By way of a specific and non-limiting example, the method of FIG. 2 or 3 is readily adapted to detect a low-pressure condition of gases supplied to a flame ionization detector (FID). In a typical system, the FID gas supply line includes a restrictor, a proportional valve and a pressure sensor. Referring now to FIG. 4, the adapted method begins at 400 by setting the gas flow rate through the proportional valve of the FID gas supply line to a predetermined value that is higher than what is needed for normal FID operation. At 402 it is determined if the flow rate through the proportional valve is maintained at the predetermined value. If it is determined that the flow rate through the proportional valve of the FID gas supply line is maintained at the predetermined value, then the flow rate is reduced at 404 to the value that is required for normal FID operation. If it is determined that the flow rate through the proportional valve of the FID gas supply line is not maintained at the predetermined value, then an alarm is sounded to the user at 406.

Of course, the GC pneumatic control system that is shown in FIG. 1 is merely a specific and non-limiting example of a conventional GC pneumatic control system, which is considered to be suitable for use with the methods that are described above. One of ordinary skill in the art will readily envisage various modifications to the GC pneumatic control system of FIG. 1. Such modified GC pneumatic control systems are also suitable for use with the methods that are described above, provided that a suitable inlet pressure controller and a suitable inlet pressure sensor are present. Of course, the software that is provided with the GC system may need to be adapted in dependence upon the specific pneumatic control system thereof.

In the methods that are described with reference to FIGS. 2 through 4, it is to be understood that the alarm is any human intelligible indication for indicating the detected low gas supply condition. Thus, audible alarms as well as optically recognizable alarms are envisaged. The alarms may comprise a text alert, an e-mail or another similar message being sent to the user either via the user interface of the gas chromatograph system, or via a wireless communication channel or the internet. Thus, it is envisaged that the user may be notified of the low gas supply condition when at a location that is remote from the gas chromatograph system.

Numerous other embodiments may be envisaged without departing from the scope of the instant invention.

Patent Citations
Cited PatentFiling datePublication dateApplicantTitle
US4123236 *Feb 28, 1975Oct 31, 1978Block Engineering Inc.Gas chromatograph device
US4760732Jun 29, 1987Aug 2, 1988The Dow Chemical CompanyFlow programmer for gas chromatography
US4872334 *Dec 20, 1988Oct 10, 1989The Dow Chemical CompanyVariable flow capillary gas chromatography method
US4962042 *Dec 8, 1989Oct 9, 1990The Dow Chemical CompanyMethod for on-column injection gas chromatography
US4994096May 9, 1989Feb 19, 1991Hewlett-Packard Co.Gas chromatograph having integrated pressure programmer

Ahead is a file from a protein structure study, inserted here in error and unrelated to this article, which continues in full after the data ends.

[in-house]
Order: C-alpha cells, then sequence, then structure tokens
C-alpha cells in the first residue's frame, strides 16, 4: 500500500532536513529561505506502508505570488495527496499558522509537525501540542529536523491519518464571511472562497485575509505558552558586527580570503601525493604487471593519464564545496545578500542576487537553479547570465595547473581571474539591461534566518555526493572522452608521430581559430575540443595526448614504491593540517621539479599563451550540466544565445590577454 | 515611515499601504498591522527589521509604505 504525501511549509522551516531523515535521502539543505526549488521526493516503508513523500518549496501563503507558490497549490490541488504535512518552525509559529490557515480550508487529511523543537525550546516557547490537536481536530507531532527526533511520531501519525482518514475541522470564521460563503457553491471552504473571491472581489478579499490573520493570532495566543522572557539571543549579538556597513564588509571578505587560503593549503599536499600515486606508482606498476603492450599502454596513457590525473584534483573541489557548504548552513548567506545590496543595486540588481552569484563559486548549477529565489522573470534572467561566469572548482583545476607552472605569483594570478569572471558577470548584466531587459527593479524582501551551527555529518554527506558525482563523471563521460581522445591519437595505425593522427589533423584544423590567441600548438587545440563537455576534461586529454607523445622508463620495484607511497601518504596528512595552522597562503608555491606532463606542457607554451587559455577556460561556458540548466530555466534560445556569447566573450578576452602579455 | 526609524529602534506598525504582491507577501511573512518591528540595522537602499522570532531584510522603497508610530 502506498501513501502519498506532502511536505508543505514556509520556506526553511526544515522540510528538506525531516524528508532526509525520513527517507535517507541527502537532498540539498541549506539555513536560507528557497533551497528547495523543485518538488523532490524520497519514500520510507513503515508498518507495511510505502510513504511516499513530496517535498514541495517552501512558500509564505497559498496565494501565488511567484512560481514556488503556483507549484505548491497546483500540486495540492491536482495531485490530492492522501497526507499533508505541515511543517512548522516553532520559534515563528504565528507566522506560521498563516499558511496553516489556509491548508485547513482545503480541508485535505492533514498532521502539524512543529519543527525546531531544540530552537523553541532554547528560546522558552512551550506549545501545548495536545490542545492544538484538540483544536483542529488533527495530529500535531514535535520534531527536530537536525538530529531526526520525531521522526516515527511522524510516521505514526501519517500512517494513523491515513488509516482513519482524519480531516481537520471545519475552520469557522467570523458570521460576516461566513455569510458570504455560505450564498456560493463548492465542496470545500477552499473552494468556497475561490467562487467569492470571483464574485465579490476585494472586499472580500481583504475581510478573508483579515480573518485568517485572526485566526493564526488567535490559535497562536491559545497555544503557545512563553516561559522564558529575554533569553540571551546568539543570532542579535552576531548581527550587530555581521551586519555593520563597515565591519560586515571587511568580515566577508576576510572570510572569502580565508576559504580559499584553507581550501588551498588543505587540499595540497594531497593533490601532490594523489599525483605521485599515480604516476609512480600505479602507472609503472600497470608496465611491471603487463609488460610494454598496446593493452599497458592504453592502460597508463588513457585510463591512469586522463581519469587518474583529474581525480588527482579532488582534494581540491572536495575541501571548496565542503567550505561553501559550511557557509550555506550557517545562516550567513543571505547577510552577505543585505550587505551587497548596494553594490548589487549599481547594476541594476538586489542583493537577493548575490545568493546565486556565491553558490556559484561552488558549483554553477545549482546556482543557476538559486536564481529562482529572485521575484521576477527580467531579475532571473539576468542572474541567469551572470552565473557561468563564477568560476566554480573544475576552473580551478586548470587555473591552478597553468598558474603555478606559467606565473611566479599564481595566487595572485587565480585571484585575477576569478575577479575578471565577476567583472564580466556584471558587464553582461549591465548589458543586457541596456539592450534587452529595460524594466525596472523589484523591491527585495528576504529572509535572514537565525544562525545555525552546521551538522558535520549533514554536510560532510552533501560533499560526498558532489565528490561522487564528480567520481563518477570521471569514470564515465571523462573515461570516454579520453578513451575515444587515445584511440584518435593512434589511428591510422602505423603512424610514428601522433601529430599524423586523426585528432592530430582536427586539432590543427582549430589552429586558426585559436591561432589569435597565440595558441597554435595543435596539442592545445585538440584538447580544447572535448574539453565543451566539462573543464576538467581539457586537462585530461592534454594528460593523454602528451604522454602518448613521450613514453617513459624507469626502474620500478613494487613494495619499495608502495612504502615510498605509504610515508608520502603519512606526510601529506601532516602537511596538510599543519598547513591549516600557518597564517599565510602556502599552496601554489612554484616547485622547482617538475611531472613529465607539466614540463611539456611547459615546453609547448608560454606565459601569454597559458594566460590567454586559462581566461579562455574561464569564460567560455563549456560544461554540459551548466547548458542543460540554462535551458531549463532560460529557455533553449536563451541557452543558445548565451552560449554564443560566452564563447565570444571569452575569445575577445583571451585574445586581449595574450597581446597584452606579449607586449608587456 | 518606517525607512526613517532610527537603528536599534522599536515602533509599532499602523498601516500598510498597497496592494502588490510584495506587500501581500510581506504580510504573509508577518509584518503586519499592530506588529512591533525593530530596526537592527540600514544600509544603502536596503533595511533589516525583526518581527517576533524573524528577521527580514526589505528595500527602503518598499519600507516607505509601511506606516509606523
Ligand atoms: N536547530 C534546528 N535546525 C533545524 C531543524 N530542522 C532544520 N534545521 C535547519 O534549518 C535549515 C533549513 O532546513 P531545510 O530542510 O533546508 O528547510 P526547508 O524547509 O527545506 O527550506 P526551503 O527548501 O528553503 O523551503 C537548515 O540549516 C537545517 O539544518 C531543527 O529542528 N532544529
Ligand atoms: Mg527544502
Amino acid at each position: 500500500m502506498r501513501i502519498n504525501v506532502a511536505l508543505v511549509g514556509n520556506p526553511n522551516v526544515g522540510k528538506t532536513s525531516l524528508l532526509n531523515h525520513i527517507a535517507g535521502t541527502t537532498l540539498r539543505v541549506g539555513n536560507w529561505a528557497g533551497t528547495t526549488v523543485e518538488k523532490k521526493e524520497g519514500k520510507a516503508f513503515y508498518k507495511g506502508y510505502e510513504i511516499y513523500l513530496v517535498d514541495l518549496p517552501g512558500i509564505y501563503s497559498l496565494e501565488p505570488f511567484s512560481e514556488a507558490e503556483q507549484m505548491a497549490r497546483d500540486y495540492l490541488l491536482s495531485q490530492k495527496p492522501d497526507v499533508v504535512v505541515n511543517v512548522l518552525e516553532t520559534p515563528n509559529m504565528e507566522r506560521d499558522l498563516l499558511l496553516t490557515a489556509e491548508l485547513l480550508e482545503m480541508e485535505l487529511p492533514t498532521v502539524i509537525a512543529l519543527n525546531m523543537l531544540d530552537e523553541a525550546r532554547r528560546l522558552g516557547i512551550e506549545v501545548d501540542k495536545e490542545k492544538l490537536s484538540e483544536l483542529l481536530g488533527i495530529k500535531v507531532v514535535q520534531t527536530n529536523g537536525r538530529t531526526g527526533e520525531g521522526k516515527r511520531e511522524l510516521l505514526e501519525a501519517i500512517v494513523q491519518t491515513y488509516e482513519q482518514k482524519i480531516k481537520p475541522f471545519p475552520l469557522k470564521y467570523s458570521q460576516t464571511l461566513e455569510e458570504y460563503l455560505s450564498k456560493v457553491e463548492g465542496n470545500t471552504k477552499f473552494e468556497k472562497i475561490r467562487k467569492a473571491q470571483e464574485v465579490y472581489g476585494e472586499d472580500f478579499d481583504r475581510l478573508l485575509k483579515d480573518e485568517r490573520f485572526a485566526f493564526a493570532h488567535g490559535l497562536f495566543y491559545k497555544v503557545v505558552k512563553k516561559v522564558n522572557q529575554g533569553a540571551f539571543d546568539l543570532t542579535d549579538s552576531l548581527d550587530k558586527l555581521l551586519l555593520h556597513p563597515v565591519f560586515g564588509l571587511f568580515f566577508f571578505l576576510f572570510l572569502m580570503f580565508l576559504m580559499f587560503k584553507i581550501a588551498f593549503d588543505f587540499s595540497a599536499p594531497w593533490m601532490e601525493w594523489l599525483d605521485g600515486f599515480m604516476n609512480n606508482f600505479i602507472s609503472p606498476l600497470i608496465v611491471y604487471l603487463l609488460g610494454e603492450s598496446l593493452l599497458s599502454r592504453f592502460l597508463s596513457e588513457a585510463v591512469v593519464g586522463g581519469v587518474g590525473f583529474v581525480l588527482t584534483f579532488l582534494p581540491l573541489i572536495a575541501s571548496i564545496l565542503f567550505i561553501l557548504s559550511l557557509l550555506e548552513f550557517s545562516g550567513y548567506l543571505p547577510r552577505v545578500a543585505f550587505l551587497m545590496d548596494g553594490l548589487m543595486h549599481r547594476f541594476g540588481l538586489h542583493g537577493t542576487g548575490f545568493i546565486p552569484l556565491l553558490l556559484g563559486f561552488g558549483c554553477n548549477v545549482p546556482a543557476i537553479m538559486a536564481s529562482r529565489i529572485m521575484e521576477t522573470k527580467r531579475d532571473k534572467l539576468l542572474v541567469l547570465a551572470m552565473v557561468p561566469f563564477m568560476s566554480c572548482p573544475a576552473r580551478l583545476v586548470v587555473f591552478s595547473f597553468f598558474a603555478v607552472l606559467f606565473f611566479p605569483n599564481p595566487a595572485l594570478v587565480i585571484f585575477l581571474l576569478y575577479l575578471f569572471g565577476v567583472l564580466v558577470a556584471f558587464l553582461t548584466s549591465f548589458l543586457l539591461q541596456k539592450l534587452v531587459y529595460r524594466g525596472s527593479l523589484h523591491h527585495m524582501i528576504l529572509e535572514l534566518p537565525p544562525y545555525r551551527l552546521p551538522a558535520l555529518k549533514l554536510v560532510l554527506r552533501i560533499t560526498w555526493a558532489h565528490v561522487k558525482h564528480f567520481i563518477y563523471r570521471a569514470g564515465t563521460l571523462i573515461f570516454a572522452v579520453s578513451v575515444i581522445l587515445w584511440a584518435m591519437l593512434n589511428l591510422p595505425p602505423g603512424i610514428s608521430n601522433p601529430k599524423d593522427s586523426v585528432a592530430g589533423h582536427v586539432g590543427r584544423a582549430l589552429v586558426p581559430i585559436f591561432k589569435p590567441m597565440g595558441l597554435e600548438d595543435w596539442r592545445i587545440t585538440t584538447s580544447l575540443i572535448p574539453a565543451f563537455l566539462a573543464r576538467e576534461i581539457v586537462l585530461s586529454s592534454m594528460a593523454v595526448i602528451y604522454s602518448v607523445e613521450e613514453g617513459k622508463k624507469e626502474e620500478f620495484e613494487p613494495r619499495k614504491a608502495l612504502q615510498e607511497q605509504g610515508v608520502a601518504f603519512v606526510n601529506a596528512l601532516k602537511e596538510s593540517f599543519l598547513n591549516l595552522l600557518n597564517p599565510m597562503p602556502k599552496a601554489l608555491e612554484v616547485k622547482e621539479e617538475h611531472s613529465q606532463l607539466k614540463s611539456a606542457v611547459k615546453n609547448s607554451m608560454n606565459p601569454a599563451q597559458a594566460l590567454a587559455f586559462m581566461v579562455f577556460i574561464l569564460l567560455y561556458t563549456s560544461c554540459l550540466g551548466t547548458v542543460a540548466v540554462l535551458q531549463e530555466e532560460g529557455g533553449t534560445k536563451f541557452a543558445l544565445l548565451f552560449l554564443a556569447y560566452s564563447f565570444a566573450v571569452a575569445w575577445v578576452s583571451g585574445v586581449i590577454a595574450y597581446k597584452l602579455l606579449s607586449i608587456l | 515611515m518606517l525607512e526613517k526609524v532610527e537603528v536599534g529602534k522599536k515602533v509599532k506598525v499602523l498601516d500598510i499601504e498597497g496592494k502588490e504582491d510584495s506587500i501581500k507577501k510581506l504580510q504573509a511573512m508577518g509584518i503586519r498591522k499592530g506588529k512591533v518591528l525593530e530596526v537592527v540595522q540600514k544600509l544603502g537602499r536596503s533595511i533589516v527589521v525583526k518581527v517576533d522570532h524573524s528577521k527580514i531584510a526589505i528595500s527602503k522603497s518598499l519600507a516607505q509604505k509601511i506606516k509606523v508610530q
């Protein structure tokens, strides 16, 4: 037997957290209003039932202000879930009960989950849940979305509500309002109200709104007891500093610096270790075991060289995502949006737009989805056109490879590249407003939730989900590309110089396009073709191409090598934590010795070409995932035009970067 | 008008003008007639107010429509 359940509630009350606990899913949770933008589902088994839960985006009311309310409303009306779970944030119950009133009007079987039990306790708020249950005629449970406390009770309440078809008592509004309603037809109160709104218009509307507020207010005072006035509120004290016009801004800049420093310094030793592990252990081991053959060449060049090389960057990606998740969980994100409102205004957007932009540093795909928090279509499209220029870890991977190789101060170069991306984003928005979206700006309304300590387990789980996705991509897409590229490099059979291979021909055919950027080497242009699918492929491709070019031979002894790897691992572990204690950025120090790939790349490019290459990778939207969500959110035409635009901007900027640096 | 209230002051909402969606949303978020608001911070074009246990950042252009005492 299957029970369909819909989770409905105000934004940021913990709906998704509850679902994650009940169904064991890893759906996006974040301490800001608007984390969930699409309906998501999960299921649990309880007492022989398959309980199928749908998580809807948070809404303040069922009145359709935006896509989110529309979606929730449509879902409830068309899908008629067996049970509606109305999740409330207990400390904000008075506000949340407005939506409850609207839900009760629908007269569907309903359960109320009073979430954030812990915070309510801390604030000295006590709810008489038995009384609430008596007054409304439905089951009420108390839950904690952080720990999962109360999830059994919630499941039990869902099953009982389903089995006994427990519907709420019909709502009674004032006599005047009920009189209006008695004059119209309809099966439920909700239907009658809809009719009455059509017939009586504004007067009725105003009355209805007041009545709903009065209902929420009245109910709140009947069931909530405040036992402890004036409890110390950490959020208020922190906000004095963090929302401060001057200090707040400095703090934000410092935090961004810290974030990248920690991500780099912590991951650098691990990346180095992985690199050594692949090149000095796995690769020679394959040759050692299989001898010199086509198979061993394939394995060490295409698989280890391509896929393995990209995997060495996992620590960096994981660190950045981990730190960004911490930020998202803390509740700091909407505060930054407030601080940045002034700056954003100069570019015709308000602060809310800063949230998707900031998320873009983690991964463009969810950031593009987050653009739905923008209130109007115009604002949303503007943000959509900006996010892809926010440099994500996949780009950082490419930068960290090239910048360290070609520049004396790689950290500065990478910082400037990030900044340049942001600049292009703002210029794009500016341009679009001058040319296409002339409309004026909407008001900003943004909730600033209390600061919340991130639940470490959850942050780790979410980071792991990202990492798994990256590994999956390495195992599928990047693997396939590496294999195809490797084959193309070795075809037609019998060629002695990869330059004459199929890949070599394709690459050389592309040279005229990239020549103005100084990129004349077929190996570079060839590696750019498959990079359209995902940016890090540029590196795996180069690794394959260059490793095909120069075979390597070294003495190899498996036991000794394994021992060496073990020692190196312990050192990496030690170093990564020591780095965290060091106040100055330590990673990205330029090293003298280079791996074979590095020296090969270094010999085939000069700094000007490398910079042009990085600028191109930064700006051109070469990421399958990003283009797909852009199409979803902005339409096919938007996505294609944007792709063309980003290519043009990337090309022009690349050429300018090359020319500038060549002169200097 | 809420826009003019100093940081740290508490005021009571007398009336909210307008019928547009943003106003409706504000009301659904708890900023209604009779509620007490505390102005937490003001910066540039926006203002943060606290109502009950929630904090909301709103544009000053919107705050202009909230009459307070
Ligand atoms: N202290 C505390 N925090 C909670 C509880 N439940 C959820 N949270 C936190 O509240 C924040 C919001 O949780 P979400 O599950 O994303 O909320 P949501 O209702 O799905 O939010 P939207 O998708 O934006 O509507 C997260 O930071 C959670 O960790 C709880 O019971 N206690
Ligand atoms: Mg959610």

US5163979Jun 27, 1991Nov 17, 1992The Dow Chemical CompanyPressure programmable gas chromatograph regulator
US5339673Mar 19, 1993Aug 23, 1994Shimadzu CorporationGas chromatograph and method of using same
US5431712May 31, 1994Jul 11, 1995Hewlett-Packard CompanyReconfigurable pneumatic control for split/splitless injection
US5467635 *Dec 12, 1994Nov 21, 1995Shimadzu CorporationGas chromatograph
US5476000Mar 31, 1994Dec 19, 1995Hewlett-Packard CompanyRetention time stability in a gas chromatographic apparatus
US5496733 *Aug 19, 1994Mar 5, 1996Spandau; Daniel J.Discharge monitoring system
US5524084Dec 30, 1994Jun 4, 1996Hewlett-Packard CompanyMethod and apparatus for improved flow and pressure measurement and control
US5542286Jan 23, 1995Aug 6, 1996Hewlett-Packard CompanyMethod and apparatus for correcting flow and pressure sensor drift in a gas chromatograph
US5545252Mar 1, 1995Aug 13, 1996The Perkin-Elmer CorporationFlow regulation in gas chromatograph
US5567227Jan 23, 1995Oct 22, 1996Hewlett-Packard CompanyMethod for improving the range of stable control of the pneumatic system of a gas chromatograph
US5803951Apr 3, 1997Sep 8, 1998Shimadzu CorporationGas chromatograph and method of operating same
US5915269Apr 14, 1998Jun 22, 1999The Perkin-Elmer CorporationMethod and apparatus to compensate for gas chromatograph column permeability
US5938817Dec 3, 1997Aug 17, 1999Shimadzu CorporationGas chromatograph
US5952556Apr 14, 1998Sep 14, 1999Shimadzu CorporationGas chromatograph with carrier gas control system
US6338823Apr 15, 1999Jan 15, 2002Shimadzu CorporationGas chromatograph
US6494078Jun 25, 2001Dec 17, 2002Agilent Technologies, Inc.Retention-time locked comprehensive multidimensional gas chromatography
US7258132Jun 18, 2004Aug 21, 2007Agilent Technologies, Inc.Electronically controlled back pressure regulator
US20030126908Nov 21, 2002Jul 10, 2003Shimadzu CorporationGas chromatograph
US20040238040Apr 20, 2004Dec 2, 2004Shimadzu CorporationGas chromatograph
Classifications
U.S. Classification73/23.42, 95/12, 95/19, 95/22, 95/23
International ClassificationG01N30/02, B01D53/30
Cooperative ClassificationG01N30/16, G01N30/32
European ClassificationG01N30/32, G01N30/16
Legal Events
DateCodeEventDescription
Oct 6, 2008ASAssignment
Owner name: THERMO FINNIGAN LLC,CALIFORNIA
Free format text: ASSIGNMENT OF ASSIGNORS INTEREST;ASSIGNOR:MCCAULEY, EDWARD B.;REEL/FRAME:021639/0606
Effective date: 20080930
Owner name: THERMO FINNIGAN LLC, CALIFORNIA
Free format text: ASSIGNMENT OF ASSIGNORS INTEREST;ASSIGNOR:MCCAULEY, EDWARD B.;REEL/FRAME:021639/0606
Effective date: 20080930
Sep 9, 2015FPAYFee payment
Year of fee payment: 4